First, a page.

Part I. Climate Change and Mitigation: Overview and Key Themes
1. Climate Finance for Limiting Emissions and Promoting Green Development: Mechanisms, Regulation, and Governance
2. Understanding the Causes and Implications of Climate Change
3. The Climate Financing Problem: Funds Needed for Global Climate Change Mitigation Vastly Exceed Funds Currently Available
4. The Future of Climate Governance: Creating a More Flexible Architecture
Part II. Proposals for Climate Finance: Regulatory and Market Mechanisms and Incentives
A. Trading or Taxes?
5. Cap-and-Trade Is Preferable to a Carbon Tax
B. Reforming the Clean Development Mechanism (CDM )
6. Expectations and Reality of the Clean Development Mechanism: A Climate Finance Instrument between Accusation and Aspirations
C. Sectoral Programs for Emissions Control and Crediting
7. Why a Successful Climate Change Agreement Needs Sectoral Elements
8. Sectoral Crediting: Getting the Incentives Right for Private Investors
9. Forest and Land Use Programs Must Be Given Financial Credit in Any Climate Change Agreement
10. Stock-and-Flow Mechanisms to Reduce Land Use, Land Use Change, and Forestry Emissions: A Proposal from Brazil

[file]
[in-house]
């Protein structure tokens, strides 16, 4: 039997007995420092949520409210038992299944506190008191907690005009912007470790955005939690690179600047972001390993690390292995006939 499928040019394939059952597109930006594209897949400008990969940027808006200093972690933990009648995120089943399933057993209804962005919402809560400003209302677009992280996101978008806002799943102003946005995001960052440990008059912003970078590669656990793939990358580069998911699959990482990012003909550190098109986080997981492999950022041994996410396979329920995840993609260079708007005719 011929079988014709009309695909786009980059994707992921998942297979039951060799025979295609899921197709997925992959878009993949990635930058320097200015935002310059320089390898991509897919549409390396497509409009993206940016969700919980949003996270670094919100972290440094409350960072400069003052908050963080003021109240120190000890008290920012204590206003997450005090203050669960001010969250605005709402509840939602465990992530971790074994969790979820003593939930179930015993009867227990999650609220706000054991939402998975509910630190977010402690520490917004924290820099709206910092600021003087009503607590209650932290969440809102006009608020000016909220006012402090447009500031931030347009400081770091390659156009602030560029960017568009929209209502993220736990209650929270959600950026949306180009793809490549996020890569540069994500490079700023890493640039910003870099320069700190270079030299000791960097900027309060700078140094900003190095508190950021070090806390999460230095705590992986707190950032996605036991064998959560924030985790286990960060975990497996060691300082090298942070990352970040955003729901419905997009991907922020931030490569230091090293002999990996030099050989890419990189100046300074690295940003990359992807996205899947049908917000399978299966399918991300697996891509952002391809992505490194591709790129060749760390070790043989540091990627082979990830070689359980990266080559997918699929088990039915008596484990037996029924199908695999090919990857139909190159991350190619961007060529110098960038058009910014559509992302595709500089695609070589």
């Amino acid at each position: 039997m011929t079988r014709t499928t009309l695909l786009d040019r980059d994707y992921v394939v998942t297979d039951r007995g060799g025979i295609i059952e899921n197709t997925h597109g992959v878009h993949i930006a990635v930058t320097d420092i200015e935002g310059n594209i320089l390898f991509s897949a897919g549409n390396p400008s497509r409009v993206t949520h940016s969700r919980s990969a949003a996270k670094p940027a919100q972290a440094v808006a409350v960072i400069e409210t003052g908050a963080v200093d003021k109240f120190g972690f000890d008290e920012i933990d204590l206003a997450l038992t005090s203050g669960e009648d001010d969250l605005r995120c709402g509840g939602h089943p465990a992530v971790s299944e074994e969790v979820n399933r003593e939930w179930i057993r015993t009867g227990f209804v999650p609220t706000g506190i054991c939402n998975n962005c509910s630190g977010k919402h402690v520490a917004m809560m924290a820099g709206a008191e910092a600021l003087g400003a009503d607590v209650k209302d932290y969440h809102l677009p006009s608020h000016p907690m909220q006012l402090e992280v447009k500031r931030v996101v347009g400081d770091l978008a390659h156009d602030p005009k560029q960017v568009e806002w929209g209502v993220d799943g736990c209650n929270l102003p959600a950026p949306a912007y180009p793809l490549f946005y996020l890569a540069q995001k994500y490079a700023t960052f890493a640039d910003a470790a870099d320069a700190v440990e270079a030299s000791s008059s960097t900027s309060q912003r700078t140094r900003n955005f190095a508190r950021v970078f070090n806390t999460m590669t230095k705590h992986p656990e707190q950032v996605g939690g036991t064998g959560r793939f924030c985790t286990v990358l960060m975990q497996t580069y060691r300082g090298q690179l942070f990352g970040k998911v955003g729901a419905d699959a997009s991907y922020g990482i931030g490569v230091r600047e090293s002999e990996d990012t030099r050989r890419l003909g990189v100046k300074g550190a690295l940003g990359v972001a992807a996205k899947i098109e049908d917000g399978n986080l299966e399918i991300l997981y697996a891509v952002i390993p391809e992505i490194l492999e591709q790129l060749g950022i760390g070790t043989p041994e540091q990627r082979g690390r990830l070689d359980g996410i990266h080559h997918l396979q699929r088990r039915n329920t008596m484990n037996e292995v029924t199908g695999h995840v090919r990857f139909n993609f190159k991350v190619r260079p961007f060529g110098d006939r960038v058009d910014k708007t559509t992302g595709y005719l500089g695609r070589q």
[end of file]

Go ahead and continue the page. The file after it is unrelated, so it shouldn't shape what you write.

D. Leveraging Trading to Maximize Climate Benefits
11. Mitigating Climate Change at Manageable Cost: The Catalyst Proposal
12. Engaging Developing Countries by Incentivizing Early Action
E. Linking Trading Systems
13. Carbon Market Design: Beyond the EU Emissions Trading Scheme
F. Investor Perspectives
14. Incentivizing Private Investment in Climate Change Mitigation
15. Investment Opportunities and Catalysts: Analysis and Proposals from the Climate Finance Industry on Funding Climate Mitigation
Part III. Bringing Developed and Developing Countries Together in Climate Finance Bargains: Trust, Governance, and Mutual Conditionality
A. Meeting Developing Country Climate Finance Priorities
16. Developing Country Concerns about Climate Finance Proposals: Priorities, Trust, and the Credible Donor Problem
17. Developing Countries and a Proposal for Architecture and Governance of a Reformed UNFCCC Financial Mechanism